4 Diseases Caused by a Lack of Essential Vitamins and Minerals

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iStock

Companies pushing products with added vitamins and minerals can fool people into thinking that they’re eating a “healthy” food when they’re not—but it’s not like those vitamins and minerals are there for no reason. For much of human history, diseases of nutrient deficiency were the norm, and in some parts of the world, they still persist. Even into the 20th century, conditions caused by a lack of certain vitamins or minerals were endemic to North America and Europe. Artificially added nutrients may not make a food “healthy,” but they do stave off several debilitating, and sometimes fatal, diseases of malnutrition. Here are a few of those maladies.

1. Scurvy

The disease of pirates: the grey-death. Scurvy is caused by a lack of vitamin C, whose chemical name, ascorbic acid, is derived from the Latin term for scurvy, scorbutus. Even though the disease was known since ancient times (described by Hippocrates around 400 BCE), it was not a scourge to those who were largely land-bound. Even though its causes were unknown, many cultures realized that eating certain herbs could reverse the symptoms, and as long as there was access to fresh food, it was generally kept under control.

Scurvy didn’t become a significant problem until the Age of Discovery (beginning in the 15th century), when people at sea were not able to access that much-needed fresh food for months at a time. Preserved meats and carbohydrates contained no vitamin C, and unlike most animals, the human body is not able to create vitamin C on its own.

The early symptoms of scurvy include spongy gums, pain in the joints, and blood spots appearing under the skin. As the disease progressed, the teeth would become loose, extreme halitosis (bad breath) would develop, the afflicted would become too weak to walk or work, be in too much pain to eat, and would die “mid-sentence,” often from a burst blood vessel. Many of the early explorers lost great numbers of men to scurvy: Vasco de Gama lost 116 out of 170 men in 1499, and in 1520, Magellan lost 208 out of 230. A few deaths were attributable to other causes, but the vast majority were due to scurvy.

Despite not being able to pinpoint the exact cause of scurvy, in the 18th century, naval physician James Lind was able to prove, in what’s considered to be the first controlled scientific experiment, that scurvy could be prevented (and cured) by incorporating citrus fruits such as limes and oranges into the diet of sailors. Although his findings weren’t widely accepted at first, the British Navy eventually began issuing standard rations of lemon juice, and later, limes, to their sailors—which gave rise to the term “limey” in reference to the British.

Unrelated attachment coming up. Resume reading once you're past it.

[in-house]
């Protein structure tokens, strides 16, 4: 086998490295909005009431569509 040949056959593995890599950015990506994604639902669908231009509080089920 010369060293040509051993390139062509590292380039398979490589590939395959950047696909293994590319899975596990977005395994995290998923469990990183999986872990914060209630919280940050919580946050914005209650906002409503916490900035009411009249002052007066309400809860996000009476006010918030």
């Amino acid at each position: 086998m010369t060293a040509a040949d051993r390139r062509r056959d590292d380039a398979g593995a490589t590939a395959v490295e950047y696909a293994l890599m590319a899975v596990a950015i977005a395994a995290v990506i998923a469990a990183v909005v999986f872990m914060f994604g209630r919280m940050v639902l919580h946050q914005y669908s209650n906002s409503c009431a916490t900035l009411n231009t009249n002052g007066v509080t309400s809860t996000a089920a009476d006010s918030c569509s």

These days, scurvy is an extremely rare condition, almost exclusively caused by someone eating a completely unvaried diet. In most cases, high levels of oral supplementation of vitamin C are enough to reverse the condition in a matter of weeks, and death by scurvy is almost unheard of.

2. Rickets

This condition is brought on by a lack of vitamin D, which causes the body to be unable to absorb or deposit calcium. Less commonly, it can also be caused by a lack of calcium or phosphorus, but vitamin D deficiency is by far the most common cause. Unlike vitamin C, the human body is able to produce vitamin D, but only if it has the metabolic precursors available to it.

When the skin is exposed to ultraviolet light (such as from the sun), cholesterol in the skin reacts and forms cholecalciferol, which is then processed in the liver and kidneys to create the active form of vitamin D. Even with a nominally healthy diet, without enough sun exposure, the body can’t produce the vitamin D precursors on its own. This is actually re-emerging as a health concern among some increasingly-indoor groups of people, and is one of the few hypovitaminosis (lack of vitamin) conditions not considered to be a “disease of the past.” Luckily, when the deficiency is recognized, cholecalciferol can be directly taken as a vitamin supplement or acquired from eating organ meats and oils, such as cod liver oil, allowing the body to resume producing vitamin D.

Rickets is a condition of children, as the deficiency’s most severe effects are on developing bones; in adults, “bone-softening,” or osteomalacia, can be caused by the same vitamin deficiency. But in adults, it both takes significantly longer to develop and tends to cause tip-off signs that something is wrong before bone warping sets in, such as extreme pain in the bones, and unexplained muscle weakness. In children, especially those that don’t or can’t receive regular check-ups, deformity and debilitation by the deficiency is often only noticed after significant damage has been done to their developing skeletons.

The most telling symptoms of rickets are at the epiphyses (growth plates) of bones: The body is unable to lengthen bones by depositing calcium, and ends up with bones that flare outward in a “cupping” appearance. This leads to costochondral swelling, or what’s known as the “rachitic rosary” along the ribcage of the child, as well as widened wrists and “thick” joints. Before widened wrists or rachitic rosary appears, the softening of the skull bones can lead to “Caput Quadratum”—a square-headed appearance, and often the first sign of skeletal growth problems. If left untreated, rickets also can cause an extremely curved back, stunted growth, and frequent fractures—all of which can lead to permanent and debilitating deformity.

3. Beriberi